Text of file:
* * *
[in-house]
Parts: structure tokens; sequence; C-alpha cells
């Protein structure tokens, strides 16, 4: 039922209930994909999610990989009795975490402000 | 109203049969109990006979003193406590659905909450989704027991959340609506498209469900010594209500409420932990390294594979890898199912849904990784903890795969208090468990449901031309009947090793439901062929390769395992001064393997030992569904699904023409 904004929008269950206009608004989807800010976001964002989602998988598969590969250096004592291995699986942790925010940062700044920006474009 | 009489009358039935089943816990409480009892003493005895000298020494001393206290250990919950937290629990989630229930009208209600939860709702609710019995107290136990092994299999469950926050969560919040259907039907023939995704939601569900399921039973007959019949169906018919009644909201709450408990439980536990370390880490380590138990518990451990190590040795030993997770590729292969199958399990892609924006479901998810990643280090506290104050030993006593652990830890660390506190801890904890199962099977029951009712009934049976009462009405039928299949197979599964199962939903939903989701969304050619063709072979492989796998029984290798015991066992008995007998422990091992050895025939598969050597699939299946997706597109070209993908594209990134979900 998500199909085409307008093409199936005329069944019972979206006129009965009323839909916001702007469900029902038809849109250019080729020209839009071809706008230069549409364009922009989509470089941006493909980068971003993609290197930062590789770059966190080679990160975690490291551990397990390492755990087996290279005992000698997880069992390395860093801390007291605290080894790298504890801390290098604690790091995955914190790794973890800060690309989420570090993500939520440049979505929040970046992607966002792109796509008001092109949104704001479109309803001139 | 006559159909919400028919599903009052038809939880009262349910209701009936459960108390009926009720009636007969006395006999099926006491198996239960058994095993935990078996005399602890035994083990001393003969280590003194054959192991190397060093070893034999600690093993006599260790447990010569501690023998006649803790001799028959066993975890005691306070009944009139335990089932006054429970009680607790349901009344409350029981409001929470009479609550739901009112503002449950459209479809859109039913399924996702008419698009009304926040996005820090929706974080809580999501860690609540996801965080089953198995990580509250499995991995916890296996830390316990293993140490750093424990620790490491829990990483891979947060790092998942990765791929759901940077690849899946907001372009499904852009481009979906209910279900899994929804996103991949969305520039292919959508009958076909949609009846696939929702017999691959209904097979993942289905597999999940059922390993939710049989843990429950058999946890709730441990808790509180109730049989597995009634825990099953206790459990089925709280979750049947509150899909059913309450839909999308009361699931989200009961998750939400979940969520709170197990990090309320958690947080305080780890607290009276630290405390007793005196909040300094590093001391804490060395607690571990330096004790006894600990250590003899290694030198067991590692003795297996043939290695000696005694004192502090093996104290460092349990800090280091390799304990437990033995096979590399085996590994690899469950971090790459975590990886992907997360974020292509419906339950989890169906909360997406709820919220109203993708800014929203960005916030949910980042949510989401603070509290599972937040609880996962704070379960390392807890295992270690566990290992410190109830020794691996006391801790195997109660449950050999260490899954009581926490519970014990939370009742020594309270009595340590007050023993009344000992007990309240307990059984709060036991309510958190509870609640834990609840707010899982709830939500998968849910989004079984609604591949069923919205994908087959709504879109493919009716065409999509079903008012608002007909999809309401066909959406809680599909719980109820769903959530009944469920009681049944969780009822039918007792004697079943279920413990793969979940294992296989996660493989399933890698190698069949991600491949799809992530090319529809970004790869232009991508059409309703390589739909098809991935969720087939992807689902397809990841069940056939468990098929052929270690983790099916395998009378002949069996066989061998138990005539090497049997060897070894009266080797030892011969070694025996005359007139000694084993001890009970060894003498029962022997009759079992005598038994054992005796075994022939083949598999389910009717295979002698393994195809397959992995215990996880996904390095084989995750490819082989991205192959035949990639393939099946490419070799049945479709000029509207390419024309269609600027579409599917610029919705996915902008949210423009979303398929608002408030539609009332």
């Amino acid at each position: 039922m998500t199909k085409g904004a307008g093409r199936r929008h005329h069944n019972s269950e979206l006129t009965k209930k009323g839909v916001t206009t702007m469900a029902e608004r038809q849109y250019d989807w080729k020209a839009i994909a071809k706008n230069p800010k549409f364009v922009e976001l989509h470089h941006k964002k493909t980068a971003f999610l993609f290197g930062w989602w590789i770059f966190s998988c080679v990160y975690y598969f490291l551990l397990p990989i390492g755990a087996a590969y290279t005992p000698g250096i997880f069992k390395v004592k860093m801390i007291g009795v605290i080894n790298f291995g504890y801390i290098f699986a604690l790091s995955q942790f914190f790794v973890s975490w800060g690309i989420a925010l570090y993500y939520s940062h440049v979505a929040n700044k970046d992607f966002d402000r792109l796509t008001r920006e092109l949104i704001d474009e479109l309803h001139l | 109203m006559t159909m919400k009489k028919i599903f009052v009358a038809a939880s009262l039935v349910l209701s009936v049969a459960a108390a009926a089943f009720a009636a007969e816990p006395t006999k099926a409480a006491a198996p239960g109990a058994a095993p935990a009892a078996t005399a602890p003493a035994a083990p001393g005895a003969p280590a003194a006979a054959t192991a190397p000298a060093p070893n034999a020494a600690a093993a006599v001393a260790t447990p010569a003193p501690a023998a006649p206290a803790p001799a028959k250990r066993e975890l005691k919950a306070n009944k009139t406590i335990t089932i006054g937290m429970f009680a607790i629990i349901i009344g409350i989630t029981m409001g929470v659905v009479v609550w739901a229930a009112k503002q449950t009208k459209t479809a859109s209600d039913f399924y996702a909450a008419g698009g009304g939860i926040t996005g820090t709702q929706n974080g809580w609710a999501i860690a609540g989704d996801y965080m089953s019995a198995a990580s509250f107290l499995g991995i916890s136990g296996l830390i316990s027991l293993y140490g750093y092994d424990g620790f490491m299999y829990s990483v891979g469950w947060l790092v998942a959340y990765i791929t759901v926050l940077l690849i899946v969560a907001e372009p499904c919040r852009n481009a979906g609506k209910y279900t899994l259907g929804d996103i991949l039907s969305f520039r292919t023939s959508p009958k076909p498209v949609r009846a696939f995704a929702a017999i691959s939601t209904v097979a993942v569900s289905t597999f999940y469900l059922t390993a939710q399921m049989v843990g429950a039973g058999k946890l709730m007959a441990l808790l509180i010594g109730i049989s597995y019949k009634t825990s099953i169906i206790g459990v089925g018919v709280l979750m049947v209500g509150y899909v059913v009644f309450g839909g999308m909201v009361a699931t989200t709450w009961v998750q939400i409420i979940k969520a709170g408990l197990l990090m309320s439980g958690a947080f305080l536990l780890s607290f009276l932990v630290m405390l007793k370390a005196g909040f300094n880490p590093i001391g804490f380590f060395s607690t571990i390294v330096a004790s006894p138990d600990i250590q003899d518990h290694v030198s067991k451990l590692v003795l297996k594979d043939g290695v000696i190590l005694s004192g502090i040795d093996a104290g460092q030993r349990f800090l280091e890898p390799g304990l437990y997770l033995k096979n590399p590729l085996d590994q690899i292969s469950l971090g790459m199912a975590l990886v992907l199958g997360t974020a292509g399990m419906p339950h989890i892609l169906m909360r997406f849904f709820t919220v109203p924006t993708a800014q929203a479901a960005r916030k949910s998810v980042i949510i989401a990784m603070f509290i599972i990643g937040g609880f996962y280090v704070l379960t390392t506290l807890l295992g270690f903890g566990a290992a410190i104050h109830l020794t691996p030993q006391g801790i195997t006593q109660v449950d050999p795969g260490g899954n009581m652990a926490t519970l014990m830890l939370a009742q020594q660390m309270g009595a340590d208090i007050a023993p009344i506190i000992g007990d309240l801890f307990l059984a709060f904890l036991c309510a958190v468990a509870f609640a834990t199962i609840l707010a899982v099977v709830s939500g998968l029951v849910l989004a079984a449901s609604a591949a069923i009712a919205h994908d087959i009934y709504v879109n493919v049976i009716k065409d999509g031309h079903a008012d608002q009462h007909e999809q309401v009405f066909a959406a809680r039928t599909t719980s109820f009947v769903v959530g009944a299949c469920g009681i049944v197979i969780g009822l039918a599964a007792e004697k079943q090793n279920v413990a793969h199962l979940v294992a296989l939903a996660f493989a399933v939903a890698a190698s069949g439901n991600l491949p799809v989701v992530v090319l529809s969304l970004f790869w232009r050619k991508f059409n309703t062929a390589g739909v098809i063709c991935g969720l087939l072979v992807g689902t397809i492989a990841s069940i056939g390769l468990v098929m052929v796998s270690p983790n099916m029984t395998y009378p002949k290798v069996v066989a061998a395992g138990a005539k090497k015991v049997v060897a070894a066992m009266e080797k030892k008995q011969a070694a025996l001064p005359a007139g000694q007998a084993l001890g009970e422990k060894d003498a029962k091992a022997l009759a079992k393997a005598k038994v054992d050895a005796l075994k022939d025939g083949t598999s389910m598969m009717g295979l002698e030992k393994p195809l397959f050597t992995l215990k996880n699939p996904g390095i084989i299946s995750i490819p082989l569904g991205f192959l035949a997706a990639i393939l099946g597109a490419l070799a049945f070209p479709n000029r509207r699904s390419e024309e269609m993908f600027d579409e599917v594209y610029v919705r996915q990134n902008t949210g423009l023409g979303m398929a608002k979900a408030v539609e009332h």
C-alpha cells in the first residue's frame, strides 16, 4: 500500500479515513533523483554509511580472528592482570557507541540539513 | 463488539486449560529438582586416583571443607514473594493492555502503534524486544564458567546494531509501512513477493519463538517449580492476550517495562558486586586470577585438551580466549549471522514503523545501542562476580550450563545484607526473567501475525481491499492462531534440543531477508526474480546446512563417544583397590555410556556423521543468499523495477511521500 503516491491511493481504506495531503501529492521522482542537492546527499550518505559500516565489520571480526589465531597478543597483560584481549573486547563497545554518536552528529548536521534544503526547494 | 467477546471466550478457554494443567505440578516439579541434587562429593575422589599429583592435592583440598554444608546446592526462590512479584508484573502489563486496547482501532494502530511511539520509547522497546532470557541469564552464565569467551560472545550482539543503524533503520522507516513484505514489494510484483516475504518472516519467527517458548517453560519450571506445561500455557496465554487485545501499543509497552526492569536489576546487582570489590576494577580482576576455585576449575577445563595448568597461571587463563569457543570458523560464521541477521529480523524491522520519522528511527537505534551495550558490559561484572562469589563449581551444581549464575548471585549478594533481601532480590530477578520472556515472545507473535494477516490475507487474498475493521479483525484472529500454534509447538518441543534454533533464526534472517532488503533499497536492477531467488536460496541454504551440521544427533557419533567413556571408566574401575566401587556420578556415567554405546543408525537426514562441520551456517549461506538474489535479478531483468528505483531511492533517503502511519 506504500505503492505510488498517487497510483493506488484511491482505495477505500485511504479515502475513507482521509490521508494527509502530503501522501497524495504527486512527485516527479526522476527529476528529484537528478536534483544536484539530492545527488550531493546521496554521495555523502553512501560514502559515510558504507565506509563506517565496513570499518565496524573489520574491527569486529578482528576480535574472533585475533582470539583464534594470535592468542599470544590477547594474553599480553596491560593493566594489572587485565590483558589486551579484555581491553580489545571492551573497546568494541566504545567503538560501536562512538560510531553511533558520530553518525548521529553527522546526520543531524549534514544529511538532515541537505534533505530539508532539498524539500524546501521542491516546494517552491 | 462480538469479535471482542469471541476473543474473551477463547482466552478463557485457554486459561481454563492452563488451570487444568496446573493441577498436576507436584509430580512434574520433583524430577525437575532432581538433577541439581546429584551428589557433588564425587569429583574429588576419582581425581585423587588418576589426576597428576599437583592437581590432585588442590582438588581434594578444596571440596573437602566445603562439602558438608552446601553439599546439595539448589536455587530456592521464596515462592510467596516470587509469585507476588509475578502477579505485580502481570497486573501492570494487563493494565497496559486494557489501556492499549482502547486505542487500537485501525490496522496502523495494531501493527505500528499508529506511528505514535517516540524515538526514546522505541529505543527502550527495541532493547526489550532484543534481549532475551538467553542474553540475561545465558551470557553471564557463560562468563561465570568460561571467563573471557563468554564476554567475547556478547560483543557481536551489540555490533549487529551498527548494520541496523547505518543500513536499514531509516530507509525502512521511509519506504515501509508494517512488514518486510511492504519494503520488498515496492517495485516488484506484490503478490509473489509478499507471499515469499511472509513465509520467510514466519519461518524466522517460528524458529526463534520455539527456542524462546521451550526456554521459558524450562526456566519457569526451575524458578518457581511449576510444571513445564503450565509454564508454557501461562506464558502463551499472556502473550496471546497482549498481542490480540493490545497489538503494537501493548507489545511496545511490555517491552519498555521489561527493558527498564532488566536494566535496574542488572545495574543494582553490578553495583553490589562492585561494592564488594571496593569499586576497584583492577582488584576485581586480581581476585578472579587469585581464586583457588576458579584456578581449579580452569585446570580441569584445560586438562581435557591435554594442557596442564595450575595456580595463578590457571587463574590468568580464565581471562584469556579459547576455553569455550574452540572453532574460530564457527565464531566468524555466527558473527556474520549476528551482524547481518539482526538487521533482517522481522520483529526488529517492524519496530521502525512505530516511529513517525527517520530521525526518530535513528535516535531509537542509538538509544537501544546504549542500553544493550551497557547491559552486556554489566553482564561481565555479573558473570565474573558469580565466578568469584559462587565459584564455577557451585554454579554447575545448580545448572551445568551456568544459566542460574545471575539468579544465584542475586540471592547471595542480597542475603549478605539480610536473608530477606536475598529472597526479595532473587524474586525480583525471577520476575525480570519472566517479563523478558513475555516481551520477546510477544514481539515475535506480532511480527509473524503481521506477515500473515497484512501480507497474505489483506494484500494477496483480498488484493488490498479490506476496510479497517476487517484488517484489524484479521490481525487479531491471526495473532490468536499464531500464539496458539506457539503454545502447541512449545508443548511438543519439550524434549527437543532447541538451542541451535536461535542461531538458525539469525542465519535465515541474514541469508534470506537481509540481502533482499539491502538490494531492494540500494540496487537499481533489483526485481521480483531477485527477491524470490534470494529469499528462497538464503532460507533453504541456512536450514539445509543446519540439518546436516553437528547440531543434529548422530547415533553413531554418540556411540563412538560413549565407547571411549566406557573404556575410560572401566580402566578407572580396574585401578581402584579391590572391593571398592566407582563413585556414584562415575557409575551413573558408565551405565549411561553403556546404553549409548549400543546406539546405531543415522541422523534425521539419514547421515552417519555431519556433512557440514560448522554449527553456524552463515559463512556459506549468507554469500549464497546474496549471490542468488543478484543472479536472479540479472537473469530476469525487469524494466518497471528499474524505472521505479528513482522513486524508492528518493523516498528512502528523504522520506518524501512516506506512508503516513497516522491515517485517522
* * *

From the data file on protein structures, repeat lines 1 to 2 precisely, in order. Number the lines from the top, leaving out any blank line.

[in-house]
Parts: structure tokens; sequence; C-alpha cells